I’ve been looking to re-launch my blog recently and be a bit more active in contributing to the community. While doing so, I wanted to change my existing blogging platform as well as hosting.
Looking For a Light-Weight Blogging Platform
When I fist started blogging, I went for the Orchard Project as the blogging platform. I was hoping that it would be light, MVC-based platform that would be easy to manage and maintain. I was a bit dissapointed with Orchard - it was pretty heavy, development was cumbersome, the performance was low and overall felt like a bit of an overkill.
Looking at a new framework, I had several requirements. It had to be fast, simple and be able to handle
- archive & monthly archive
- widgets to load latest & custom
- ability to generate custom content pages
And then I stumbled upon Octopress
Unlike the traditional CMS projects, octopress is a blog-aware static content site generator. It runs on top of Jekyll which is the engine behind GitHub pages.
The content is generated from the markdown files you create. Jekyll alone does not have a great deal of html templates and css/js - that’s where Octopress comes in. It gives you an awesome framework that you can take forward and tweak to your liking, directly in the code.
The fact that all the content is static makes your site super-fast - as demonstrated in the graph below.
Living with Octopress
Having used Octopress for few weeks now, the experience has been great. The ability to change html/css directly is great as well as no need to have data-store in place. The deployment is simple and straightforwards as well as backups. In short, exactly what I a was after.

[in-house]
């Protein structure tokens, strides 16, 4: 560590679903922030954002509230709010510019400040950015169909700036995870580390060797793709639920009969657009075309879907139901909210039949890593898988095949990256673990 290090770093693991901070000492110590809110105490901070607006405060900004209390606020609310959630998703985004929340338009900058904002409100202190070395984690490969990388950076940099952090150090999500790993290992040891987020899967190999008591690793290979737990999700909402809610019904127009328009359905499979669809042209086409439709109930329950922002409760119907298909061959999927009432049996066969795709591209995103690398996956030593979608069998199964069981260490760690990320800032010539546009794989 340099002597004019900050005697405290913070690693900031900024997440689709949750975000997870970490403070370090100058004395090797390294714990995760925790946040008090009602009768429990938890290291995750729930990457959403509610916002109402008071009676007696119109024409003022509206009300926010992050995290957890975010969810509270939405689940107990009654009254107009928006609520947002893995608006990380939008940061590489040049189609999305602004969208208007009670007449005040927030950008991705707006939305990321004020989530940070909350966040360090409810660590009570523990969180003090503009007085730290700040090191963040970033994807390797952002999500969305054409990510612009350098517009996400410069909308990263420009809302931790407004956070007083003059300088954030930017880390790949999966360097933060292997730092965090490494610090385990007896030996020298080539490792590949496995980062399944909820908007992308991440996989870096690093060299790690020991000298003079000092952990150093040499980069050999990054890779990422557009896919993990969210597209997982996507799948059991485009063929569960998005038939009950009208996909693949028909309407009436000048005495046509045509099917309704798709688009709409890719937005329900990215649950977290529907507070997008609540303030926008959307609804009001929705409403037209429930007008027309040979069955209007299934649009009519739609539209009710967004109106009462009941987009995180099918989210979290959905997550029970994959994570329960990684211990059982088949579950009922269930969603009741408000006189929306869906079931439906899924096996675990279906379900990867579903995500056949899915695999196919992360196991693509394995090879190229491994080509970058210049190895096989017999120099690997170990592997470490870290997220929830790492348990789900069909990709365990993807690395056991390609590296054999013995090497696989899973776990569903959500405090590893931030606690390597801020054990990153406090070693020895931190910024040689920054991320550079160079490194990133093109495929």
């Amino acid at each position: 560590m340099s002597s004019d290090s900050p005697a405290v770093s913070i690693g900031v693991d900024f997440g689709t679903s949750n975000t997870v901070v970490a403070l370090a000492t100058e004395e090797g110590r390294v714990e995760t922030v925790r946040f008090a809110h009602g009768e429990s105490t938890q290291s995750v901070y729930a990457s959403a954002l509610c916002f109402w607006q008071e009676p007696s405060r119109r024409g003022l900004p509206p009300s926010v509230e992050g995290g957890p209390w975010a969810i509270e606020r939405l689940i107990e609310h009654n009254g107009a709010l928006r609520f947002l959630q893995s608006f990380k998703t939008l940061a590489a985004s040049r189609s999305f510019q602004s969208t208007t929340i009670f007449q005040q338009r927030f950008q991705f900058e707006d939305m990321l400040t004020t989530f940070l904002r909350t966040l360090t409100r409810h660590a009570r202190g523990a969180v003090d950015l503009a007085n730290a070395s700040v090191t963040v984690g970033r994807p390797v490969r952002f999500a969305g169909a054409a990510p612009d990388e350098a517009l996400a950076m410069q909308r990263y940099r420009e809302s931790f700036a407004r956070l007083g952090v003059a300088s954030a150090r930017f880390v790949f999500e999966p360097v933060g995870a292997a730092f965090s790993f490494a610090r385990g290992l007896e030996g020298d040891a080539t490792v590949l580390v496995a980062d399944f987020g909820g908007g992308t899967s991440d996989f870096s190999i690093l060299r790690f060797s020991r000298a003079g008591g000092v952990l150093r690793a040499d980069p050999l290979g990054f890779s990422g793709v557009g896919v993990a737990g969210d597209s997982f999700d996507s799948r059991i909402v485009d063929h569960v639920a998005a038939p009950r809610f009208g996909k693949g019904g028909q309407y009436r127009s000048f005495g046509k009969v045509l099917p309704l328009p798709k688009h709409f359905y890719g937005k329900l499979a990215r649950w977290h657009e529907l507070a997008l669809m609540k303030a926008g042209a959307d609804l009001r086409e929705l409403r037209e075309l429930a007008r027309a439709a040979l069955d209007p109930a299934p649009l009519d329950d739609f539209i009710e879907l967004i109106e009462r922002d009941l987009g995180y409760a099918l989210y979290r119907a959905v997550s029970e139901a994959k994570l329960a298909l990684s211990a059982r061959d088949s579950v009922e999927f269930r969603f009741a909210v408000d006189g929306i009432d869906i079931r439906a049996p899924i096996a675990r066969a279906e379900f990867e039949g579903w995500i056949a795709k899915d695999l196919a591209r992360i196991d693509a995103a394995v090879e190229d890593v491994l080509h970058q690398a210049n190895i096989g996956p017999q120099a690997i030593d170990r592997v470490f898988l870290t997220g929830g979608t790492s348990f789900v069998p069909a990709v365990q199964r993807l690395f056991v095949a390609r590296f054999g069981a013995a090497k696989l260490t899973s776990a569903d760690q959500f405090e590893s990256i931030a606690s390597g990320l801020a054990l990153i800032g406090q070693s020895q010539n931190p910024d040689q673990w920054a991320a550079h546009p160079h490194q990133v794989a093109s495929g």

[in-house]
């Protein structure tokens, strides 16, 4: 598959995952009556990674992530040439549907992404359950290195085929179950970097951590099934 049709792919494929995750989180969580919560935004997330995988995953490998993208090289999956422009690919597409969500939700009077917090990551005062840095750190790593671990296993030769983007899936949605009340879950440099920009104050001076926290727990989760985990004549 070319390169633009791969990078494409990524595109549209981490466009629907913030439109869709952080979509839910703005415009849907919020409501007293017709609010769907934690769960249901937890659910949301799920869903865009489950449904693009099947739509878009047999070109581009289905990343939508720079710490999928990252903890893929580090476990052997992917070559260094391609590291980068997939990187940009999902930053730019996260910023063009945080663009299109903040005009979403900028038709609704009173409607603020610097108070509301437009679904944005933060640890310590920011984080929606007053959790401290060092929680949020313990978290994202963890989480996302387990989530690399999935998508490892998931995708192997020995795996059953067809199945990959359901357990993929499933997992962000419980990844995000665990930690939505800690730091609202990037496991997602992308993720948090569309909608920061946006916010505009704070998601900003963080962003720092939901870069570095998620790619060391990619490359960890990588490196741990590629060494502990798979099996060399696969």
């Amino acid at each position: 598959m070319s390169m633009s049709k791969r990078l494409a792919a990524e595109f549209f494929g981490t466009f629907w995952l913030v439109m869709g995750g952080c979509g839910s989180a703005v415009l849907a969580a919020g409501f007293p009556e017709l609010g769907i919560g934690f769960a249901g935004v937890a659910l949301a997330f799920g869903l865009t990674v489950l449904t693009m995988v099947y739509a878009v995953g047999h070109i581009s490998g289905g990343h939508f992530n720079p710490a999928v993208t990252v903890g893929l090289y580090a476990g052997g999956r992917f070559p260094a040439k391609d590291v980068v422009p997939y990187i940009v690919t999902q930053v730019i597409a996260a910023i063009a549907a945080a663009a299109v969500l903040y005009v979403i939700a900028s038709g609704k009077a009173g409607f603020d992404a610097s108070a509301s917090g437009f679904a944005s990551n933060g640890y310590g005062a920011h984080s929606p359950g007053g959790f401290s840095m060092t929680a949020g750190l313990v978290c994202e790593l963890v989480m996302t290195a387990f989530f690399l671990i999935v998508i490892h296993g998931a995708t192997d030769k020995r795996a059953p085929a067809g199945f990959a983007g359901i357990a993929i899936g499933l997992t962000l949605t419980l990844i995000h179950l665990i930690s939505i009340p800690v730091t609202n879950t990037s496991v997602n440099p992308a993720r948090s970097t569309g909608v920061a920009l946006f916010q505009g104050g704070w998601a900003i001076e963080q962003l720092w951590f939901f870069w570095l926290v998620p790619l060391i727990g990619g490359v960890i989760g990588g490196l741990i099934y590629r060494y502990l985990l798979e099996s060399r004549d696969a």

Installing Octopress is super-easy. The two main dependencies are Ruby and Git, which most devs will have anyway.
1git clone git://github.com/imathis/octopress.git octopress 2cd octopress
You will then need to install couple of other gem dependencies and install octopress - to setup dirs and structure
1gem install bundler 2rbenv rehash # If you use rbenv, rehash to be able to run the bundle command 3bundle install 4 5rake install
Octopress has a concept of templates/layouts and includes which you can include to avoid repetition. You can find them in /source/_layouts and /source/_includes
Once you have Octopress up and running, you can start creating posts. There are rake methods to do that as a shortcut.
To create a new post, run
1rake new_post["A new post Title"]
This will create a new markdown file in /source/_posts. Each post contains a set of variables and the actual content. You can also add your own on top of the pre-defined.
1--- 2layout: post 3title: "SASS with Visual Studio Part 1 Introduction" 4date: 2011-09-11 15:01:30 +0000 5comments: true 6categories: [SASS, CSS, Visual Studio] 7customVariable: "Custom content" 8image: /images/posts/sass/sass_thumb.jpg 9--- 10 11This is a start of the content ...
Once you’re happy with the content, you can run another rake task to produce the content.
The generated files will end up in /public
Octopress is an ideal choice for any developer. In fact, there was very little that it couldn’t do out of the box or I couldn’t change right away.
It was super easy to change any html and tweak any shared components. There are lots of plugins available, the only additional bit that I was interested was a monthly archive which I borrowed from here.
One of the nicest things about Octopress is the ease of back-ups. With no dependencies on DBs or any other storage, I tend to simply push the entire blog onto a public github account.
That means I have a permanent backup and I can clone and start updating the content anywhere. Changing hosting providers is a matter of minutes rather than hours.
All that octopress needs is an http server in front. It supports a simple push to something like GitHub pages or Rsync to your own server. You can also easily write your own rake tasks to push the content anywhere.
Any questions, give me a shout @mirajavora